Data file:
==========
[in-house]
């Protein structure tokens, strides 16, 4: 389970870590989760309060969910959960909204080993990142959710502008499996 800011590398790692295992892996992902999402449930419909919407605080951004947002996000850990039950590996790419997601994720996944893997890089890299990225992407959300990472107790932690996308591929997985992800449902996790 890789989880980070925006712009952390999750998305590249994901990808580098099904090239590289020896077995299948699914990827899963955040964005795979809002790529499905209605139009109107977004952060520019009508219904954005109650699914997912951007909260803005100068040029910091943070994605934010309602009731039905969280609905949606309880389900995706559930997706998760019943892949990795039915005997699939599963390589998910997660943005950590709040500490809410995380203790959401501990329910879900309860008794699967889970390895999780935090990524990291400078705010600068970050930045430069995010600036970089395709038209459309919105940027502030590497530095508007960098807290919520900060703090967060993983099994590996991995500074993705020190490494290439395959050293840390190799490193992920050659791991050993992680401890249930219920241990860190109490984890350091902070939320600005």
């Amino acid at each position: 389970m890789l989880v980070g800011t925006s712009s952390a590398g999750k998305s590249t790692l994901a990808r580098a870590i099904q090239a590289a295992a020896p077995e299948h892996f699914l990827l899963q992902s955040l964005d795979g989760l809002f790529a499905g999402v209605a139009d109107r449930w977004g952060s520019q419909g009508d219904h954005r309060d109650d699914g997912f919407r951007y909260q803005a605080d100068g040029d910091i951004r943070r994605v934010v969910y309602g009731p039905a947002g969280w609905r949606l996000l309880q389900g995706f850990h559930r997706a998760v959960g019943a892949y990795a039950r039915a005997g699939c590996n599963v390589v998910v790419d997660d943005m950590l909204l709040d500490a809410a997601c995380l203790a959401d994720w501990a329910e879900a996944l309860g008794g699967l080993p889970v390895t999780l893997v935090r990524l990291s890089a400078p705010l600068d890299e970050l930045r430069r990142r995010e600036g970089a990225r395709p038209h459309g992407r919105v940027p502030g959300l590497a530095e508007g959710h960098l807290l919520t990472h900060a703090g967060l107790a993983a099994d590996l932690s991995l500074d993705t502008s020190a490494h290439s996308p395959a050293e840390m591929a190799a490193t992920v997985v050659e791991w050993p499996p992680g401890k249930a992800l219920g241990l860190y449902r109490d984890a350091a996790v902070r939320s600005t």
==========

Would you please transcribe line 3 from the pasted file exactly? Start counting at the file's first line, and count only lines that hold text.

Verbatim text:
């Amino acid at each position: 389970m890789l989880v980070g800011t925006s712009s952390a590398g999750k998305s590249t790692l994901a990808r580098a870590i099904q090239a590289a295992a020896p077995e299948h892996f699914l990827l899963q992902s955040l964005d795979g989760l809002f790529a499905g999402v209605a139009d109107r449930w977004g952060s520019q419909g009508d219904h954005r309060d109650d699914g997912f919407r951007y909260q803005a605080d100068g040029d910091i951004r943070r994605v934010v969910y309602g009731p039905a947002g969280w609905r949606l996000l309880q389900g995706f850990h559930r997706a998760v959960g019943a892949y990795a039950r039915a005997g699939c590996n599963v390589v998910v790419d997660d943005m950590l909204l709040d500490a809410a997601c995380l203790a959401d994720w501990a329910e879900a996944l309860g008794g699967l080993p889970v390895t999780l893997v935090r990524l990291s890089a400078p705010l600068d890299e970050l930045r430069r990142r995010e600036g970089a990225r395709p038209h459309g992407r919105v940027p502030g959300l590497a530095e508007g959710h960098l807290l919520t990472h900060a703090g967060l107790a993983a099994d590996l932690s991995l500074d993705t502008s020190a490494h290439s996308p395959a050293e840390m591929a190799a490193t992920v997985v050659e791991w050993p499996p992680g401890k249930a992800l219920g241990l860190y449902r109490d984890a350091a996790v902070r939320s600005t």